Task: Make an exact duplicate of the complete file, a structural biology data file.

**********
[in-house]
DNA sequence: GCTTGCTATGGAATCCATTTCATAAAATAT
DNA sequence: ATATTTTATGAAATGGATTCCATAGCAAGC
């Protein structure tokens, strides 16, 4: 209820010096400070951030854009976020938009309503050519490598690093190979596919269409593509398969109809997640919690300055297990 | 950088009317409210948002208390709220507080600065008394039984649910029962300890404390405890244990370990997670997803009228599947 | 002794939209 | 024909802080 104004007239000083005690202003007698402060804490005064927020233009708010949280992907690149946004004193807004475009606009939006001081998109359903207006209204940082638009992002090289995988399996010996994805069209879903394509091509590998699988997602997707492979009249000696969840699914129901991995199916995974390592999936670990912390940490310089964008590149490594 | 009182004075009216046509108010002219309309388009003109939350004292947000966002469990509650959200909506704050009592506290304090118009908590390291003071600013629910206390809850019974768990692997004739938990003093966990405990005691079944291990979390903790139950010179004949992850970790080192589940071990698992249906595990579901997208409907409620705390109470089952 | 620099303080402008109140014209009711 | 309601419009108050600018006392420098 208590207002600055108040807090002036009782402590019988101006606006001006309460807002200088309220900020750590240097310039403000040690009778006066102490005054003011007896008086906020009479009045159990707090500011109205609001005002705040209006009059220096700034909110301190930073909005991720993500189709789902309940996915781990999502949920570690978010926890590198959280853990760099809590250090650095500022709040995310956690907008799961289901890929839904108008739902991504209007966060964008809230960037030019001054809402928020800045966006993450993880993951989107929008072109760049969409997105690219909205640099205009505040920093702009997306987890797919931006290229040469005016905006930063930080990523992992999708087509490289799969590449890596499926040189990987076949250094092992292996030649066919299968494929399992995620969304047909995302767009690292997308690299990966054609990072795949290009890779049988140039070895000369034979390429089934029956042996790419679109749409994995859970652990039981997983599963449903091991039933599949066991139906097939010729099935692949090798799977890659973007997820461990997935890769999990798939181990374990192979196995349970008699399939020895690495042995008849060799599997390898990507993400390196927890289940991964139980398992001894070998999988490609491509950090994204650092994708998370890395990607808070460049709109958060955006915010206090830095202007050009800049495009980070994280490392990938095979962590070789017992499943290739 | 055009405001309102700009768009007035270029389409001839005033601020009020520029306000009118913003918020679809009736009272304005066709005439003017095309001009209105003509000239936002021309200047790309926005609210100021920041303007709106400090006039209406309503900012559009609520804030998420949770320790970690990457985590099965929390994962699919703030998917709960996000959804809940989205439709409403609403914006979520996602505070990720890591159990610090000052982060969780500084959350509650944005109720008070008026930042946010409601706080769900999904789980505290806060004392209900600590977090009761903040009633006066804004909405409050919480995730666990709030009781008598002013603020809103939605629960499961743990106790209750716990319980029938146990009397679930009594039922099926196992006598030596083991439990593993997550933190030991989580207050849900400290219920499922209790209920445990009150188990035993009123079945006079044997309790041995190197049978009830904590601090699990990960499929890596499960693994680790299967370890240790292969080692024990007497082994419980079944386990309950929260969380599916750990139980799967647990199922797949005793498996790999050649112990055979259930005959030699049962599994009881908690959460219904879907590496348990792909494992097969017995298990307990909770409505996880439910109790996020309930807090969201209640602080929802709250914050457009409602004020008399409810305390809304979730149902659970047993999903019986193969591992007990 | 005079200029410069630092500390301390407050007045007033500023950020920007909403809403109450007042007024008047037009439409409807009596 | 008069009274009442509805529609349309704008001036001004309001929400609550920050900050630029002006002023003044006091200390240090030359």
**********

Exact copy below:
[in-house]
DNA sequence: GCTTGCTATGGAATCCATTTCATAAAATAT
DNA sequence: ATATTTTATGAAATGGATTCCATAGCAAGC
């Protein structure tokens, strides 16, 4: 209820010096400070951030854009976020938009309503050519490598690093190979596919269409593509398969109809997640919690300055297990 | 950088009317409210948002208390709220507080600065008394039984649910029962300890404390405890244990370990997670997803009228599947 | 002794939209 | 024909802080 104004007239000083005690202003007698402060804490005064927020233009708010949280992907690149946004004193807004475009606009939006001081998109359903207006209204940082638009992002090289995988399996010996994805069209879903394509091509590998699988997602997707492979009249000696969840699914129901991995199916995974390592999936670990912390940490310089964008590149490594 | 009182004075009216046509108010002219309309388009003109939350004292947000966002469990509650959200909506704050009592506290304090118009908590390291003071600013629910206390809850019974768990692997004739938990003093966990405990005691079944291990979390903790139950010179004949992850970790080192589940071990698992249906595990579901997208409907409620705390109470089952 | 620099303080402008109140014209009711 | 309601419009108050600018006392420098 208590207002600055108040807090002036009782402590019988101006606006001006309460807002200088309220900020750590240097310039403000040690009778006066102490005054003011007896008086906020009479009045159990707090500011109205609001005002705040209006009059220096700034909110301190930073909005991720993500189709789902309940996915781990999502949920570690978010926890590198959280853990760099809590250090650095500022709040995310956690907008799961289901890929839904108008739902991504209007966060964008809230960037030019001054809402928020800045966006993450993880993951989107929008072109760049969409997105690219909205640099205009505040920093702009997306987890797919931006290229040469005016905006930063930080990523992992999708087509490289799969590449890596499926040189990987076949250094092992292996030649066919299968494929399992995620969304047909995302767009690292997308690299990966054609990072795949290009890779049988140039070895000369034979390429089934029956042996790419679109749409994995859970652990039981997983599963449903091991039933599949066991139906097939010729099935692949090798799977890659973007997820461990997935890769999990798939181990374990192979196995349970008699399939020895690495042995008849060799599997390898990507993400390196927890289940991964139980398992001894070998999988490609491509950090994204650092994708998370890395990607808070460049709109958060955006915010206090830095202007050009800049495009980070994280490392990938095979962590070789017992499943290739 | 055009405001309102700009768009007035270029389409001839005033601020009020520029306000009118913003918020679809009736009272304005066709005439003017095309001009209105003509000239936002021309200047790309926005609210100021920041303007709106400090006039209406309503900012559009609520804030998420949770320790970690990457985590099965929390994962699919703030998917709960996000959804809940989205439709409403609403914006979520996602505070990720890591159990610090000052982060969780500084959350509650944005109720008070008026930042946010409601706080769900999904789980505290806060004392209900600590977090009761903040009633006066804004909405409050919480995730666990709030009781008598002013603020809103939605629960499961743990106790209750716990319980029938146990009397679930009594039922099926196992006598030596083991439990593993997550933190030991989580207050849900400290219920499922209790209920445990009150188990035993009123079945006079044997309790041995190197049978009830904590601090699990990960499929890596499960693994680790299967370890240790292969080692024990007497082994419980079944386990309950929260969380599916750990139980799967647990199922797949005793498996790999050649112990055979259930005959030699049962599994009881908690959460219904879907590496348990792909494992097969017995298990307990909770409505996880439910109790996020309930807090969201209640602080929802709250914050457009409602004020008399409810305390809304979730149902659970047993999903019986193969591992007990 | 005079200029410069630092500390301390407050007045007033500023950020920007909403809403109450007042007024008047037009439409409807009596 | 008069009274009442509805529609349309704008001036001004309001929400609550920050900050630029002006002023003044006091200390240090030359």